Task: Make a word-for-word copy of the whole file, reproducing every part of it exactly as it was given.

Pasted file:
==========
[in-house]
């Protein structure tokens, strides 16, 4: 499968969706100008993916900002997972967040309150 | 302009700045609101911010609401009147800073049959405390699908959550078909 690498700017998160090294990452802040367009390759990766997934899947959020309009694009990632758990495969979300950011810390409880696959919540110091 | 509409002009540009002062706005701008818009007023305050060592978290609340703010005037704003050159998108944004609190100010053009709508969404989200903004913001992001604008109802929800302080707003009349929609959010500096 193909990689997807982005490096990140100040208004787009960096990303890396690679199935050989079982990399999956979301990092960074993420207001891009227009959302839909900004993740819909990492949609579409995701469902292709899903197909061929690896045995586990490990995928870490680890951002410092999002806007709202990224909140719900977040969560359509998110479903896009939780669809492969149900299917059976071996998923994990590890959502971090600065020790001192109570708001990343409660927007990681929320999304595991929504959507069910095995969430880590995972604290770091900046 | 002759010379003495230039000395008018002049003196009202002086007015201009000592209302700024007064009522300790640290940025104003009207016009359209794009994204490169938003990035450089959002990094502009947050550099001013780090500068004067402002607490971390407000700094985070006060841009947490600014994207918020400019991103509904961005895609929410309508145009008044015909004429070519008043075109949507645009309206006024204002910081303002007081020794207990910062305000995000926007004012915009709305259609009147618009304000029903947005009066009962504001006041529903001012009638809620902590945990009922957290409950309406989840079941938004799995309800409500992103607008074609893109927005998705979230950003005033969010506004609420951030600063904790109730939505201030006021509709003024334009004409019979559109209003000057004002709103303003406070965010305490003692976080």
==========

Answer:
[in-house]
């Protein structure tokens, strides 16, 4: 499968969706100008993916900002997972967040309150 | 302009700045609101911010609401009147800073049959405390699908959550078909 690498700017998160090294990452802040367009390759990766997934899947959020309009694009990632758990495969979300950011810390409880696959919540110091 | 509409002009540009002062706005701008818009007023305050060592978290609340703010005037704003050159998108944004609190100010053009709508969404989200903004913001992001604008109802929800302080707003009349929609959010500096 193909990689997807982005490096990140100040208004787009960096990303890396690679199935050989079982990399999956979301990092960074993420207001891009227009959302839909900004993740819909990492949609579409995701469902292709899903197909061929690896045995586990490990995928870490680890951002410092999002806007709202990224909140719900977040969560359509998110479903896009939780669809492969149900299917059976071996998923994990590890959502971090600065020790001192109570708001990343409660927007990681929320999304595991929504959507069910095995969430880590995972604290770091900046 | 002759010379003495230039000395008018002049003196009202002086007015201009000592209302700024007064009522300790640290940025104003009207016009359209794009994204490169938003990035450089959002990094502009947050550099001013780090500068004067402002607490971390407000700094985070006060841009947490600014994207918020400019991103509904961005895609929410309508145009008044015909004429070519008043075109949507645009309206006024204002910081303002007081020794207990910062305000995000926007004012915009709305259609009147618009304000029903947005009066009962504001006041529903001012009638809620902590945990009922957290409950309406989840079941938004799995309800409500992103607008074609893109927005998705979230950003005033969010506004609420951030600063904790109730939505201030006021509709003024334009004409019979559109209003000057004002709103303003406070965010305490003692976080």